Spartan logo look with helmet to left

This version of the Alexander logo redesign features the Spartan helmet —and the letter “S” contained in the helmet —forming the first letter of the word “Spartans.”

ALBANY — The Alexander Local School District's newest attempt to pass an operating levy fell short once again in the Tuesday primary election by a 51 to 49 percent margin.

The margin tightened considerably compared to three previous levy attempts, and district officials have not ruled out trying for a fifth time.

The final margin, which is not yet official and does not include provisional ballots, was 1,455 votes in favor of the levy and 1,515 votes against it — a difference of 60 votes.

Six of Alexander's eight precincts are in Athens County, where the margin was 1,259 in favor and 1,301 against; one precinct is in Meigs County, where the vote was 188 votes in favor and 205 against; and one precinct is in Vinton County, with eight votes in favor of the levy and nine against.

There are still 68 provisional ballots to be counted in Athens County, and 52 in Meigs County, with a handful anticipated in Vinton County. But not all of those provisional ballots were cast in the Alexander Local School District coverage area. It appears unlikely the provisional ballots will change the outcome.

Provisional ballots in Athens County will not be counted until next week, according to an official from the Athens County Board of Elections. All results are scheduled to be certified in Athens County on May 25.

Should the margin hold, Alexander is now faced with making some initial budget cuts that may be considered as early as the May 21 regular board meeting. Already under discussion are reduced bus routes and a $40 per student classroom fee — so-called “smaller cuts” that would precede more drastic measures that could be taken about a year from now when contracts for teachers and non-certified personnel are up for renewal.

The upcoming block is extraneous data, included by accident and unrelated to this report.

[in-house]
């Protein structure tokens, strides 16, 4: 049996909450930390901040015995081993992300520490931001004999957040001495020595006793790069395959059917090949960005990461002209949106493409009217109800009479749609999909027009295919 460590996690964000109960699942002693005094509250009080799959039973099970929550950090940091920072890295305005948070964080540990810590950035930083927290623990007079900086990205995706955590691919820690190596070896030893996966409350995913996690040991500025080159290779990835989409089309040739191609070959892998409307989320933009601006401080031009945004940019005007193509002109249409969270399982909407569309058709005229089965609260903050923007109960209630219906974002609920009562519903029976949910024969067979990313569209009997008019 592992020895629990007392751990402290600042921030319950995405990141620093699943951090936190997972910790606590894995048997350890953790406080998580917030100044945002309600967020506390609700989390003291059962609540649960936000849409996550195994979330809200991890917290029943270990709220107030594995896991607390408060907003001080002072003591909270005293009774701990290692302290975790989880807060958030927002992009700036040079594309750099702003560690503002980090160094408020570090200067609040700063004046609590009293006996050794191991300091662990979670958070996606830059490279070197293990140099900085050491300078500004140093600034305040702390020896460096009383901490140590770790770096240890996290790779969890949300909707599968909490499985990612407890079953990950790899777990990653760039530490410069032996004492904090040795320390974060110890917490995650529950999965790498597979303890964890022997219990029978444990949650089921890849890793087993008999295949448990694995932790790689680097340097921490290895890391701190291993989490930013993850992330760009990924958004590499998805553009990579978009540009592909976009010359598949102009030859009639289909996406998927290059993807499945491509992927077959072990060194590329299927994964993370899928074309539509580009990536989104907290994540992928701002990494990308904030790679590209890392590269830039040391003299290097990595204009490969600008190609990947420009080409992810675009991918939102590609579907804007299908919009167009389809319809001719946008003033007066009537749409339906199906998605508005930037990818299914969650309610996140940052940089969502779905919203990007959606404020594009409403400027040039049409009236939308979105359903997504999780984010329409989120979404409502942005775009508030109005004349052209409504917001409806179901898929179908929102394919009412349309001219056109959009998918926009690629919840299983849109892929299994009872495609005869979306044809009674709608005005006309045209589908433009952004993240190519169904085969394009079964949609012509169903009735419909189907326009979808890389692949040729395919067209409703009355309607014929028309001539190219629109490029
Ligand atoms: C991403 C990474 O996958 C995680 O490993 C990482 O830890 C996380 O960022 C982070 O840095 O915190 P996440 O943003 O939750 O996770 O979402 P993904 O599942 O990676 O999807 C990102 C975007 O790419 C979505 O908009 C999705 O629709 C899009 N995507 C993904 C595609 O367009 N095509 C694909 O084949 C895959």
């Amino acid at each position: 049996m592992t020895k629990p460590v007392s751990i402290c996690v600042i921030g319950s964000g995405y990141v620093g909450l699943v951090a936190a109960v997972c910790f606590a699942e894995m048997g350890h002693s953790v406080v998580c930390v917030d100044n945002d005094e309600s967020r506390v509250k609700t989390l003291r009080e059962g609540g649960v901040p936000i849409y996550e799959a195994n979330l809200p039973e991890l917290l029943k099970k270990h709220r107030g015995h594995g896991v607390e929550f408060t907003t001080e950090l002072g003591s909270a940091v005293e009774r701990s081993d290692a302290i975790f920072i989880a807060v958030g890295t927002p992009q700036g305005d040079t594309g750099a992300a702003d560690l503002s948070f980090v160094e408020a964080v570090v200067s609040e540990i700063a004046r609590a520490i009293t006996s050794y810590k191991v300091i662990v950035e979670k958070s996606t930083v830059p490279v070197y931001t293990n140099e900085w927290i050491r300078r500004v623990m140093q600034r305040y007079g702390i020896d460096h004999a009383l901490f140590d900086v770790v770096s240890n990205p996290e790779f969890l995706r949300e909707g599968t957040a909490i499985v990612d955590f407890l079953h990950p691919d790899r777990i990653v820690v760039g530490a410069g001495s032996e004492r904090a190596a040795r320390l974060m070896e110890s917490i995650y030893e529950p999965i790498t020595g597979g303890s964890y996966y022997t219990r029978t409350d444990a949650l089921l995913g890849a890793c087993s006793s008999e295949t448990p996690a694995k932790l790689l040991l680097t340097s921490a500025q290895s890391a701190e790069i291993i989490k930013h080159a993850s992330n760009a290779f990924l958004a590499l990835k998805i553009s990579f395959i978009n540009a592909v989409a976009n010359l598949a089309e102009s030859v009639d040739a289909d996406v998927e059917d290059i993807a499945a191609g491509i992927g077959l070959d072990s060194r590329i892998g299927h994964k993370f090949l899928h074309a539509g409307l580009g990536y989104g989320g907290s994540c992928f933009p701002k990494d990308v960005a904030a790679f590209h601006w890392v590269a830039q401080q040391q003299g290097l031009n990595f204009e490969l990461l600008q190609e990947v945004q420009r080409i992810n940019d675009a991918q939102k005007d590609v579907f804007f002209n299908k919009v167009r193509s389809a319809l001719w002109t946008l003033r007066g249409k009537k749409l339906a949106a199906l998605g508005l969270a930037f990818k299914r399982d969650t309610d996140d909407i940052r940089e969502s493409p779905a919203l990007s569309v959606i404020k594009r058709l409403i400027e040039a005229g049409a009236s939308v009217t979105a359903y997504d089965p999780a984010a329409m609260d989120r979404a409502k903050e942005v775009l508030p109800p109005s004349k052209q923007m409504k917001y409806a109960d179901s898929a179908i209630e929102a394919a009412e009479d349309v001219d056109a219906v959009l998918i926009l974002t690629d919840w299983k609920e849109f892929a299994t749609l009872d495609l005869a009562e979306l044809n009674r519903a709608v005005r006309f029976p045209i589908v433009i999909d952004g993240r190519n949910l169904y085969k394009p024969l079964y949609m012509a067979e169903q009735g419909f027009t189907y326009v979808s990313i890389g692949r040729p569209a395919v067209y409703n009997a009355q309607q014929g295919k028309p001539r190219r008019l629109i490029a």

Alexander Supt. Lindy Douglas noted late Tuesday that despite the levy's fourth consecutive defeat, the margin was much closer this time. The levy on Tuesday's ballot was a 1 percent traditional income tax. The previous three levy attempts were all earned-income levy proposals — one at 1.5 percent, and two more at 1.25 percent on successive ballots. Those three failed by a cumulative total of about 60 percent to 40 percent.

"We have momentum on our side now," said Douglas, who praised the efforts of the Say YES to Alexander Committee and its volunteers led by Chris Chmiel.

Douglas also said she believes that if the margin holds as is, the Board of Education should pursue another 1 percent traditional income tax levy in November. District voters are more aware than ever now of how the district's flat state funding since 2009 requires either levy passage or cuts that will begin to run deep in the near future. The district has already cut more than 30 positions, including nearly 20 teaching positions, over the past decade.

School board members had expressed renewed hope earlier on Tuesday for the levy, which would have generated just over $2.1 million annually for district operations. Supporters believed the levy had a fair-to-good chance at passage. They attributed its prospects to the efforts of the Say YES To Alexander Committee, led by Chmiel, a district resident and an Athens County Commissioner, and his group of approximately 40 volunteers.

“I’m feeling optimistic about this levy only because in years past, I knew that the levies proposed were almost certainly going to fail,” school board member Jay Barnes said Tuesday afternoon. “It’s a toss-up in my opinion.”